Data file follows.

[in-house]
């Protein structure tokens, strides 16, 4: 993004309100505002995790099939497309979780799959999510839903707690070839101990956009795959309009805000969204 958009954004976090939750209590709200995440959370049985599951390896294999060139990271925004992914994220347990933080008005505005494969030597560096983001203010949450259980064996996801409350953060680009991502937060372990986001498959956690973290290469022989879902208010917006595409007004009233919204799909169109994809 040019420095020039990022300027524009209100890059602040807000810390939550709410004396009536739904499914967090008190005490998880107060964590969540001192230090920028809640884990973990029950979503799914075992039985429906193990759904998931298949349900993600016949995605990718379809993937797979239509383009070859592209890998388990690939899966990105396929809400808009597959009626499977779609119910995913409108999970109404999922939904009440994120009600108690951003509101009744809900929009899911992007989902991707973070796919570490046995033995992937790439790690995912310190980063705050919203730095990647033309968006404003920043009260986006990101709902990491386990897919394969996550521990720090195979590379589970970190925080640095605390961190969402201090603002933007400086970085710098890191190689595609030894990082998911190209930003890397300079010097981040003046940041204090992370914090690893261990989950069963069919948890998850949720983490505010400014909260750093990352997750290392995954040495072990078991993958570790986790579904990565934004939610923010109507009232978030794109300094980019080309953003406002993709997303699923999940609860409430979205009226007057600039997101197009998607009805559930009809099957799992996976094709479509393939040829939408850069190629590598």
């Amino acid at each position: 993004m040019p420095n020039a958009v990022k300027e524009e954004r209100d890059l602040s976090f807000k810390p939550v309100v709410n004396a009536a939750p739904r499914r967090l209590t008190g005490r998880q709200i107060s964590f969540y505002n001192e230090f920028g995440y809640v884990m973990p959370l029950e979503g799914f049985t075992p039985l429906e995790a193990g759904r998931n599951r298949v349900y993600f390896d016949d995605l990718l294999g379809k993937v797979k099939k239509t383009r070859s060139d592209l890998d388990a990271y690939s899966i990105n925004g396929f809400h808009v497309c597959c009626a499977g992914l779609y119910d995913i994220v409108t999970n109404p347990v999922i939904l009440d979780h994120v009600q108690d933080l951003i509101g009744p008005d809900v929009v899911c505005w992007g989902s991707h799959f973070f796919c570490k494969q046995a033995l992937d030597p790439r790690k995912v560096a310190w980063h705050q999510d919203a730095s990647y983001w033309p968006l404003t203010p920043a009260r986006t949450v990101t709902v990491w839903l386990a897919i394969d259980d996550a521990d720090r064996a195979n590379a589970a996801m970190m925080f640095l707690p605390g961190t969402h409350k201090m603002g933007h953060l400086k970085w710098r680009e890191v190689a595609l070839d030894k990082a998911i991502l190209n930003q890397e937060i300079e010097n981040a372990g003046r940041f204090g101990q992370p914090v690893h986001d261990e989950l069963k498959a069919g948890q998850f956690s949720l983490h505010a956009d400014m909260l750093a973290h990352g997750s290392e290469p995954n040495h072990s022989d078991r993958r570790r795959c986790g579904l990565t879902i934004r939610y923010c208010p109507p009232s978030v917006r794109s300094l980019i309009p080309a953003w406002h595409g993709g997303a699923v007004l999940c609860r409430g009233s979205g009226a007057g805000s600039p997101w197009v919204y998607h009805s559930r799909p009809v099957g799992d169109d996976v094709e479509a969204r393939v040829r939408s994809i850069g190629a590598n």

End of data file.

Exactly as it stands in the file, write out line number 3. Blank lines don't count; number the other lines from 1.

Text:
């Amino acid at each position: 993004m040019p420095n020039a958009v990022k300027e524009e954004r209100d890059l602040s976090f807000k810390p939550v309100v709410n004396a009536a939750p739904r499914r967090l209590t008190g005490r998880q709200i107060s964590f969540y505002n001192e230090f920028g995440y809640v884990m973990p959370l029950e979503g799914f049985t075992p039985l429906e995790a193990g759904r998931n599951r298949v349900y993600f390896d016949d995605l990718l294999g379809k993937v797979k099939k239509t383009r070859s060139d592209l890998d388990a990271y690939s899966i990105n925004g396929f809400h808009v497309c597959c009626a499977g992914l779609y119910d995913i994220v409108t999970n109404p347990v999922i939904l009440d979780h994120v009600q108690d933080l951003i509101g009744p008005d809900v929009v899911c505005w992007g989902s991707h799959f973070f796919c570490k494969q046995a033995l992937d030597p790439r790690k995912v560096a310190w980063h705050q999510d919203a730095s990647y983001w033309p968006l404003t203010p920043a009260r986006t949450v990101t709902v990491w839903l386990a897919i394969d259980d996550a521990d720090r064996a195979n590379a589970a996801m970190m925080f640095l707690p605390g961190t969402h409350k201090m603002g933007h953060l400086k970085w710098r680009e890191v190689a595609l070839d030894k990082a998911i991502l190209n930003q890397e937060i300079e010097n981040a372990g003046r940041f204090g101990q992370p914090v690893h986001d261990e989950l069963k498959a069919g948890q998850f956690s949720l983490h505010a956009d400014m909260l750093a973290h990352g997750s290392e290469p995954n040495h072990s022989d078991r993958r570790r795959c986790g579904l990565t879902i934004r939610y923010c208010p109507p009232s978030v917006r794109s300094l980019i309009p080309a953003w406002h595409g993709g997303a699923v007004l999940c609860r409430g009233s979205g009226a007057g805000s600039p997101w197009v919204y998607h009805s559930r799909p009809v099957g799992d169109d996976v094709e479509a969204r393939v040829r939408s994809i850069g190629a590598n």